Common Sense Knowledge Graphs (CSKGs)

February 8 or 9

Held virtually in conjunction with AAAI’21

Commonsense knowledge graphs (CSKGs) are sources of background knowledge that are expected to contribute to downstream tasks like question answering, robot manipulation, and planning. The knowledge covered in CSKGs varies greatly, spanning procedural, conceptual, and syntactic knowledge, among others. CSKGs come in a wider variety of forms compared to traditional knowledge graphs, ranging from (semi-)structured knowledge graphs, such as ConceptNet, ATOMIC, and FrameNet, to the recent idea to use language models as knowledge graphs. As a consequence, traditional methods of integration and usage of knowledge graphs might need to be expanded when dealing with CSKGs. Understanding how to best integrate and represent CSKGs, leverage them on a downstream task, and tailor their knowledge to the particularities of the task, are open challenges today. The workshop on CSKGs addresses these challenges, by focusing on the creation of commonsense knowledge graphs and their usage on downstream commonsense reasoning tasks.

Key Dates

September 9: First call for papers
November 9: Workshop submissions due
November 30: Notifications sent to authors
January 15: Release of final workshop schedule
February 8 or 9: Workshop (Full day)

Confirmed Keynote Speakers

  • Yejin Choi
    University of Washington & AI2
  • Joshua Tenenbaum

Confirmed Panelists

  • David Ferrucci
    Elemental Cognition
  • Shih-Fu Chang
    Colombia University
  • Łukasz Kaiser
    Google Brain & CNRS
  • Tony Veale
    University College Dublin


Topics of interest include, but are not limited to:

  • Creation/extraction of new CSKGs
  • Integration of existing CSKGs
  • Exploration of CSKGs
  • Impact of CSKGs on downstream tasks
  • Methods of including CSKG knowledge in downstream tasks
  • Probing for knowledge needs in downstream tasks
  • Evaluation data/metrics relevant for CSKGs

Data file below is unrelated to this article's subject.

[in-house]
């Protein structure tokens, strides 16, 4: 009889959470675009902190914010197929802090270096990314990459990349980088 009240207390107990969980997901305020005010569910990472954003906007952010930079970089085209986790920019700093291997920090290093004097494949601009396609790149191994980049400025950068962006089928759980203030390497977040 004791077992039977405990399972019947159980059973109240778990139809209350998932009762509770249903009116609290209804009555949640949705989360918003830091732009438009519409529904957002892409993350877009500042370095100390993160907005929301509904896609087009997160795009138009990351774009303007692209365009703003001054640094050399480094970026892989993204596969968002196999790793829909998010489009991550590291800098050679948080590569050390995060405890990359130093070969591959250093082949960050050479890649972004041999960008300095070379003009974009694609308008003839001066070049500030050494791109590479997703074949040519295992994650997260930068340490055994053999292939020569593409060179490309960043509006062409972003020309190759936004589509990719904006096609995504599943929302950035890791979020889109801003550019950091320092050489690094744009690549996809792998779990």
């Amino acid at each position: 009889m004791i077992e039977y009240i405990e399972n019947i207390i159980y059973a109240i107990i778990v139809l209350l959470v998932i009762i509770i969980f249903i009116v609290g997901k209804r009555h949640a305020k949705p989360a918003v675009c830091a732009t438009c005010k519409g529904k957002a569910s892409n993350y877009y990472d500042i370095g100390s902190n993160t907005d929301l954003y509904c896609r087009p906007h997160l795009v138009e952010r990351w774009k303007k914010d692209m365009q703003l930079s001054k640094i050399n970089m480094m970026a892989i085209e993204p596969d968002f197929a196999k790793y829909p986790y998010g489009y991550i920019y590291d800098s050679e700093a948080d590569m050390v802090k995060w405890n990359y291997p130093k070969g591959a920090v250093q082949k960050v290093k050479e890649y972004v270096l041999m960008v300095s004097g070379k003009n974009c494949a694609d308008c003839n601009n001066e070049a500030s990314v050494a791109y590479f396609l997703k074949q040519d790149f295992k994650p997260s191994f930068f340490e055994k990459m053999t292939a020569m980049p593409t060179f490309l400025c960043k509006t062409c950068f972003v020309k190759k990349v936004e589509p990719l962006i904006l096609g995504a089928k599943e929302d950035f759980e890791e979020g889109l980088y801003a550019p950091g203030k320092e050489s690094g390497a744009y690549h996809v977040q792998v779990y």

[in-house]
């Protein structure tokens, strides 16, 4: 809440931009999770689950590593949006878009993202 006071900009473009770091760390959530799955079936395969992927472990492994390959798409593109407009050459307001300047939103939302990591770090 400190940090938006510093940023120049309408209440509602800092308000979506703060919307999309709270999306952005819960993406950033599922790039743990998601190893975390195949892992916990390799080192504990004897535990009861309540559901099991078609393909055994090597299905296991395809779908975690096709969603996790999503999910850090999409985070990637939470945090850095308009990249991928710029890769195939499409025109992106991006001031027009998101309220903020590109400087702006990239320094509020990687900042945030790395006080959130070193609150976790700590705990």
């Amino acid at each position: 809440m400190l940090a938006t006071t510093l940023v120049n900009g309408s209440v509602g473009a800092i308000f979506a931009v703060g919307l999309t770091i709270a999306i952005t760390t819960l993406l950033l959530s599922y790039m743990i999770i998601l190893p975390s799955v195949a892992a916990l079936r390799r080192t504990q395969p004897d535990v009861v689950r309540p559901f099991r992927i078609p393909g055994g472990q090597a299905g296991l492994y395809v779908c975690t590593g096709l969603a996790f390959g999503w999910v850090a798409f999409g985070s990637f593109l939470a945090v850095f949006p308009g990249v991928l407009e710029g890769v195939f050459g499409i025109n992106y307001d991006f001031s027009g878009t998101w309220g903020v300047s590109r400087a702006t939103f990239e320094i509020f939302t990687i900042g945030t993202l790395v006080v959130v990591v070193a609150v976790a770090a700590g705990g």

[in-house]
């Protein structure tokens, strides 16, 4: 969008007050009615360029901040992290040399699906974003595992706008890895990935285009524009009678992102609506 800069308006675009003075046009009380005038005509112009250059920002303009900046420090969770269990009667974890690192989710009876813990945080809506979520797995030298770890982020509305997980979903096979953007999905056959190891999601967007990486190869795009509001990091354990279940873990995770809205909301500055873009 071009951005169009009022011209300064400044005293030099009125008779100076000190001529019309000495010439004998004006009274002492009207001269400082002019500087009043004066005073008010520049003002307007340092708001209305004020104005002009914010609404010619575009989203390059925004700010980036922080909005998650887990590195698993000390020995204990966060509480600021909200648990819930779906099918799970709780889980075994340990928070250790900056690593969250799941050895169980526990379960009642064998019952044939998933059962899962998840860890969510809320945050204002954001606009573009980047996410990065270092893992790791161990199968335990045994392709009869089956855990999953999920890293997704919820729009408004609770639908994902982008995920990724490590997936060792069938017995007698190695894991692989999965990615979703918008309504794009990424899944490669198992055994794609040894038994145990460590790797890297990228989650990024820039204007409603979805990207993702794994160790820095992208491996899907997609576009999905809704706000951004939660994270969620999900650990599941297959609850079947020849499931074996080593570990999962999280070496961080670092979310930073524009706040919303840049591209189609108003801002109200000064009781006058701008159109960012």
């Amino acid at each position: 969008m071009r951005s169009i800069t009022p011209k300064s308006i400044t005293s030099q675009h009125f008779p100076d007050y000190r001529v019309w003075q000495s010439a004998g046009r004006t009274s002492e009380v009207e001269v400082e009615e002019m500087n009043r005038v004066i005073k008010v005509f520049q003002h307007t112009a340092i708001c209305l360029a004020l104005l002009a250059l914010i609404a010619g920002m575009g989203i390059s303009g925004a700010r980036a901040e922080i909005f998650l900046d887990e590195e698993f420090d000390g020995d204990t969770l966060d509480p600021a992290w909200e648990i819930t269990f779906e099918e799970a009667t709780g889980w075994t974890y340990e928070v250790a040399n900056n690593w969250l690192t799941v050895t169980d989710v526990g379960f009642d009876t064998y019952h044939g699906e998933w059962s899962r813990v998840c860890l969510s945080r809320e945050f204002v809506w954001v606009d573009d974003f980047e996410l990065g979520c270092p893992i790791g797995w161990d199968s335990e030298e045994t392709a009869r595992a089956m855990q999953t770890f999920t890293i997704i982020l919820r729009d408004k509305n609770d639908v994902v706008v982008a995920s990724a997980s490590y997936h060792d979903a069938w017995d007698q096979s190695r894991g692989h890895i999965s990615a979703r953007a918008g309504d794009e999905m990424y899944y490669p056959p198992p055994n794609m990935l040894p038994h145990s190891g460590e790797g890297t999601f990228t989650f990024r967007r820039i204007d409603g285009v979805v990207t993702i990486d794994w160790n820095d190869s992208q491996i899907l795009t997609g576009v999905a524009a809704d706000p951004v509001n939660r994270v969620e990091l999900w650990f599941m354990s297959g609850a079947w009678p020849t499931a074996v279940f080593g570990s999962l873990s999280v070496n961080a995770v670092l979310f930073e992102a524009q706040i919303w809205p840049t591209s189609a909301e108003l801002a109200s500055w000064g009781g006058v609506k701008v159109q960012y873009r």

• Identifying and/or filling gaps in CSKGs


We welcome submissions of long (max. 8 pages), short (max. 4 pages), and position (max. 4 pages) papers describing new, previously unpublished research in this field. The page limits are including the references. Any number of pages with appendices can be added to the paper; however, the reviewers might not inspect these in detail. Submissions must be formatted in the AAAI submission format. All submissions should be done electronically via EasyChair:

Panel: Are language models enough?

(Deep) Language models are so popular these days that it’s becoming harder to find a scientific publication in the field of Natural Language Processing (NLP) that doesn’t use any. Popularity is well-deserved: BERT and its descendants (“BERTology”), GPT-3, T5, etc. have been quite phenomenal in improving the state of the art in a wide range of NLP tasks, from semantic parsing to question answering and text-generation. But “are language models enough to understand meaning as broadly and deeply as humans do?” Are the trivial errors that language models (still profusely) make just an indication that we need larger and better curated corpora, and proportionally higher-capacity models? Or are these errors clues that language models - no matter how many billion words have been used to train them - can only capture surface-level meanings, i.e. semantic features that are exhibited by training data? We invited top experts in the field to help us shed some light on these questions.


  • Filip Ilievski
  • Alessandro Oltramari
    Bosch Research and Technology Center (Pittsburgh)
  • Deborah McGuinness
    Rensselaer Polytechnic Institute
  • Pedro Szekely

Program Committee

  • Chandra Bhagavatula (Allen Institute for AI, Washington, USA)
  • Michele Catasta (Stanford University, California, USA)
  • Marjorie Friedman (USC Information Sciences Institute, Massachusetts, USA)
  • Aldo Gangemi (University of Bologna and ISTC, National Research Council, Italy)
  • Henry Lieberman (MIT, Massachusetts, USA)
  • Roberto Navigli (Sapienza University of Rome, Italy)
  • Valentina Presutti (ISTC, National Research Council, Italy)
  • Simon Razniewski (Max Planck Institute for Informatics, Germany)
  • German Rigau (University of the Basque Country, Spain)
  • Daniel Schwabe (Pontificia Universidade Católica (PUC), Rio de Janeiro, Brazil)
  • Niket Tandon (Allen Institute for AI, Washington, USA)
  • Piek Vossen (VU Amsterdam, The Netherlands)